What is it like to be a colleague of your former professors?
Initially, I thought every day about using their first names. Now, it doesn’t feel strange. It’s truly collaborative. My colleagues in the department are interested in the research I do. I offer them opportunities to collaborate, and they do likewise. We critique each other’s work.
Did you always want to be a psychologist?
No, I wanted to be a nurse. I was always drawn to the helping professions, and I have a passion for helping women, especially women who have had traumatic lives.
What made you go into psychology instead of nursing?
During college, I volunteered at the New Hampshire State Prison for Women and began to understand the needs and challenges of the inmates. Then I took courses in psychology and recognized what that career opened up. By the end of my junior year, I had decided to pursue a Ph.D. in clinical psychology and focus on a career that would allow me to perform psychotherapy while also teaching and engaging in research about women’s issues.
You’ve said that your background is not ‘typical.’ What do you mean by that?
My mother was 17 when she had me, and my father moved to the U.S. from the Dominican Republic only three years before I was born. I grew up in New Hampshire in a time when young motherhood and interracial parents were not common or well accepted, so I often had the experience of feeling different from those around me. I was often the only ethnic minority in my school.
How has that influenced your teaching?
I was the first person in my immediate family to complete college, so I often see academia and higher education differently because of my own experiences. I understand that people have a lot of ways they can contribute, but their ways may not look as others expect them to look.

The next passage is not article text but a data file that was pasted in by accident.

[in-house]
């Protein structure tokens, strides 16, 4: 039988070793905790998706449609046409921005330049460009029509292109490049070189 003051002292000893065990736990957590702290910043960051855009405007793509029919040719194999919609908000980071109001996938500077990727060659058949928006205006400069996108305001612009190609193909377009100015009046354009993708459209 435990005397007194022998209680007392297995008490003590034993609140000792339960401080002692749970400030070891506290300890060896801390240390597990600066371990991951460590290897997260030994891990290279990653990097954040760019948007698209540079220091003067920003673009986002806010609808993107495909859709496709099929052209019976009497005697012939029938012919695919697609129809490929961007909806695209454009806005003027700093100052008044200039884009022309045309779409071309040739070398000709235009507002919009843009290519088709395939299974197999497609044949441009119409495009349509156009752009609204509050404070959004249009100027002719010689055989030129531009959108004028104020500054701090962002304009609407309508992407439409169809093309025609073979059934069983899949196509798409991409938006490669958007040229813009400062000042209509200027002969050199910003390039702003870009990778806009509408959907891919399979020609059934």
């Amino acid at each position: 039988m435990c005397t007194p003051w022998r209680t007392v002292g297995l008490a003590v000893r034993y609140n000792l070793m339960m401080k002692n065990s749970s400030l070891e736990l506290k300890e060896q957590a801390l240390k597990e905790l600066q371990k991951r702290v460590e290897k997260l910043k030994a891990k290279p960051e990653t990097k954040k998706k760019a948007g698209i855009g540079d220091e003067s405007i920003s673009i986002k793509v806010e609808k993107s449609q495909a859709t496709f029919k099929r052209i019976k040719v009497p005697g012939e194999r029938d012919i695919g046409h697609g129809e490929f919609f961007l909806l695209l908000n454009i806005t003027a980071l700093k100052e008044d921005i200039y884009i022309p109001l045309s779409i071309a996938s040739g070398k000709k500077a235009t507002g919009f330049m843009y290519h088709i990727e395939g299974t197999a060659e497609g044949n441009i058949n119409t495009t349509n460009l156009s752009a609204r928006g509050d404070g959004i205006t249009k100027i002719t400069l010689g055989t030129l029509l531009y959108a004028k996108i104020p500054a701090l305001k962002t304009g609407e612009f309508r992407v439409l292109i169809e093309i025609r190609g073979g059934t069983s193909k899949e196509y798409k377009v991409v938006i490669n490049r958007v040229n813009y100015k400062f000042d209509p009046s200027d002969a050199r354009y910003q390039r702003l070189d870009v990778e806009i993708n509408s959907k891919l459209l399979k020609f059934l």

You developed a course called Cross-Cultural Psychology. What is that?
It’s the study of how culture influences cognitive perception and social interactions. Our own culture is often invisible to us. We think of people who look different from us as having a culture, but not us. We have cultural practices that we take for granted which influence our behavior and shape our views. If you recognize this, you may understand
that what we see as different or strange in others serves the same function in their lives as our cultural practices do in our own.
Why did you propose it?
A lot of our students live and work in the area after graduation. We didn’t have a course in cross-cultural psychology, but we were funneling graduates into the work force in a community that’s become increasingly diverse.
Do you use your clinical skills?
I’m a psychologist in a pain management center where I work with people who suffer from whiplash injuries, migraines, post-cancer pain and other issues. They may have mental health symptoms like depression or anxiety that interfere with their overall function and they need help managing their medications or reducing stress.
What kind of research are you doing?
I have three research projects underway. I’m working with two coauthors and a team of students to investigate the efficacy of a treatment for co-occurring post traumatic stress disorder and substance use disorder. A second project is on the impact of strength-based
family interventions on homeless families with a parent in recovery and who are survivors of trauma. Lastly, I am in the early stages of a personality research project with the Elliot Pain Management Center here in Manchester.
Does your psychology background help in raising children?
We have four at home, three of our own and one nephew. I like to think I am a master manipulator and can trick them into making the choices I want them to. One of your special interests is women’s leadership development.
What advice will you give your daughter about being a leader?
My eldest daughter at four and a half is already so comfortable being a leader I can’t imagine she’ll need much advice from me! For any of my children, I would say that the key to successful leadership will be the difference between them filling a room with their great idea and getting a room full of ideas to be executed with passion and vision. I hope my children will learn the skills needed to cooperatively, rather than competitively, lead others.
What modern political figure or celebrity do you find fascinating from a psychological point of view?
Lady Gaga. She is a true performer, and the cultural threads she’s tying together in her work are really interesting. Her songs seem like pop nonsense, but I think she’s being very intentional about what she brings in.
What would a day without teaching or parenting include?
Something fun outdoors, an independent film, and then dancing.
Do you have any neuroses or irrational fears?
I don’t really like bugs.